Photograph of National Heritage Fellowship winner Mary Jane Manigault taken in 1984. National Endowment for the Arts.
(1913-2010) While growing up, Mary learned about the tradition of coiled basketry from her parents, Sam and Sally Coakley. Her first item was a hot pad made out of sweetgrass, palmetto, and pine needles for color. The craft of coiled basketry has been practiced in the sea islands off the coast of the southeastern United States since it was brought over by African slaves who introduced specialized agricultural practices and tools, including various kinds of work and winnowing baskets.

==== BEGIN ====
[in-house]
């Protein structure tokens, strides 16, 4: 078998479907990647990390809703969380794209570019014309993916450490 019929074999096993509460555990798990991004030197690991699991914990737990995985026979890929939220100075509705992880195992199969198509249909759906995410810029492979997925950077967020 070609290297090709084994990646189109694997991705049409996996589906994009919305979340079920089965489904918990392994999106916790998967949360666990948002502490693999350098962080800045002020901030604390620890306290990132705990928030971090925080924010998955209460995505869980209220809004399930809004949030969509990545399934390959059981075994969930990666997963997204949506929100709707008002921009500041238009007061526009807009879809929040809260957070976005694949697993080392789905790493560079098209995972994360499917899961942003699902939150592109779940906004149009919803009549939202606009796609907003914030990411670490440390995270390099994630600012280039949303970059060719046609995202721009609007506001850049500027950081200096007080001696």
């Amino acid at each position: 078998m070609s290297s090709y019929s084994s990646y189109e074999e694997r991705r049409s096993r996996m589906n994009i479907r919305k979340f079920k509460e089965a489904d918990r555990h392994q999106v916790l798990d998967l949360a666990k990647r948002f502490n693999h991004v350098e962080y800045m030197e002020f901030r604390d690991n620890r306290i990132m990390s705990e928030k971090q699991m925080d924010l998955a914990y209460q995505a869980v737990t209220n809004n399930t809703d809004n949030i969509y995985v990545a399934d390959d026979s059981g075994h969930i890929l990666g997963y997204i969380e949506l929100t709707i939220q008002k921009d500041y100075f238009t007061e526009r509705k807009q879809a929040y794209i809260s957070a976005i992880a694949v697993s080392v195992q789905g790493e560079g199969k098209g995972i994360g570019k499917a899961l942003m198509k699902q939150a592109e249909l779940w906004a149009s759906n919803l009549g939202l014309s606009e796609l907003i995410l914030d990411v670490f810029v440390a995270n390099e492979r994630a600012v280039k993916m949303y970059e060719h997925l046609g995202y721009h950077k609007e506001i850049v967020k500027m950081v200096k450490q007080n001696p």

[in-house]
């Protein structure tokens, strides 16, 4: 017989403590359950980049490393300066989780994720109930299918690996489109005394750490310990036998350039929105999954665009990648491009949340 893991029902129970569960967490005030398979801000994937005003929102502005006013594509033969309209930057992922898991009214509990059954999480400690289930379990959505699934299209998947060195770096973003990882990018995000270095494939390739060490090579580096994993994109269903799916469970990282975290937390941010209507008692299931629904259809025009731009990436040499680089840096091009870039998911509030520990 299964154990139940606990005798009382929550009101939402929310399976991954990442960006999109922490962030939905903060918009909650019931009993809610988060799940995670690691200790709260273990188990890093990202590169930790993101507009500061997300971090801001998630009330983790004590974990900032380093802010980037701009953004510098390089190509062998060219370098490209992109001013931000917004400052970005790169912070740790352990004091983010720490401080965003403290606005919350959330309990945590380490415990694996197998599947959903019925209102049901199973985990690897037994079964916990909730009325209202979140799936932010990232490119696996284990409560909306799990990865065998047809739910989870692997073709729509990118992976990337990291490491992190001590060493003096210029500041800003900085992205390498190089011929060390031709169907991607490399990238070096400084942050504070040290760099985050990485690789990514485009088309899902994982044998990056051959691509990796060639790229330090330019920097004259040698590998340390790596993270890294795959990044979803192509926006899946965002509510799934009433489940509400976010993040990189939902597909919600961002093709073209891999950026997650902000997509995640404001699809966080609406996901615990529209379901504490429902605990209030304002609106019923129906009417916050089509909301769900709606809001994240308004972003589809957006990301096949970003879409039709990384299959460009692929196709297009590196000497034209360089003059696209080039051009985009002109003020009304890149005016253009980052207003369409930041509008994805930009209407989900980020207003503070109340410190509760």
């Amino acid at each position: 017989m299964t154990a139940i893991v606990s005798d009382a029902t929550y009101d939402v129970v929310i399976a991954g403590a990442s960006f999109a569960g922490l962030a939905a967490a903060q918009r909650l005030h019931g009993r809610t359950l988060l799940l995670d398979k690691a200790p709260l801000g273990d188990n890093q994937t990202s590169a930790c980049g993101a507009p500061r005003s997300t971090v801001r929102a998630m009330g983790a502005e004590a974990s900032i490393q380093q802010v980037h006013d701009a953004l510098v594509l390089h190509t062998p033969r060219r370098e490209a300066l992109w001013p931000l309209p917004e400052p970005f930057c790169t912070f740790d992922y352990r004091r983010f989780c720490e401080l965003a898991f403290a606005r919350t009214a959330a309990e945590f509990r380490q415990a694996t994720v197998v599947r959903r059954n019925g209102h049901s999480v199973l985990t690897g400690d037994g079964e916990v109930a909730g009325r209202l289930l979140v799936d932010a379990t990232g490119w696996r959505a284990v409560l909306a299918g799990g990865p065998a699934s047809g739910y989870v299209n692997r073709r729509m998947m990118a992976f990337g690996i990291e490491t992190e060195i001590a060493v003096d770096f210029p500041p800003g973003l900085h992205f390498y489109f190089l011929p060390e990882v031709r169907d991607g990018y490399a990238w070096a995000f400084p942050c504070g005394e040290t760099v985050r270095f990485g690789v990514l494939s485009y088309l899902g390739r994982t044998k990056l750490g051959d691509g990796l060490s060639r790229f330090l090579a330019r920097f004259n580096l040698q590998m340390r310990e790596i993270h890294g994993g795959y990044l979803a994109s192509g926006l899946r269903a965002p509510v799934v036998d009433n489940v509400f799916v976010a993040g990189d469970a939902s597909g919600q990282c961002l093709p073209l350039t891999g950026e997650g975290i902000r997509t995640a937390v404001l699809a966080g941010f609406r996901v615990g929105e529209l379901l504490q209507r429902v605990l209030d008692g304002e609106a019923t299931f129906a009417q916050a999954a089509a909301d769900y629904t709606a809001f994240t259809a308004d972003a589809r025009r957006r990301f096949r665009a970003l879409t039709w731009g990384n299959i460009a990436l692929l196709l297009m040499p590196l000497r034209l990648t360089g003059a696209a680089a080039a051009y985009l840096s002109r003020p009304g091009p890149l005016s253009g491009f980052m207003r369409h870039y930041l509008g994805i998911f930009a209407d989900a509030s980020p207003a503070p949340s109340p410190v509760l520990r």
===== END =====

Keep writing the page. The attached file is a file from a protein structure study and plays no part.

Manigault sold her baskets in the open-air Market Square in Charleston. She liked to demonstrate and explain her techniques to interested shoppers, as she twined narrow palmetto strips around bundles of sweetgrass and pine needles. As the basket ages, she said, the pine needles turn brown and contrast with the gold and yellow of the other fibers. Manigault's baskets attained widespread recognition because of the sculptural quality of the forms she created and the imaginative use of natural design and color, never overdecorating, and understanding the value of the plain, unadorned traditional designs.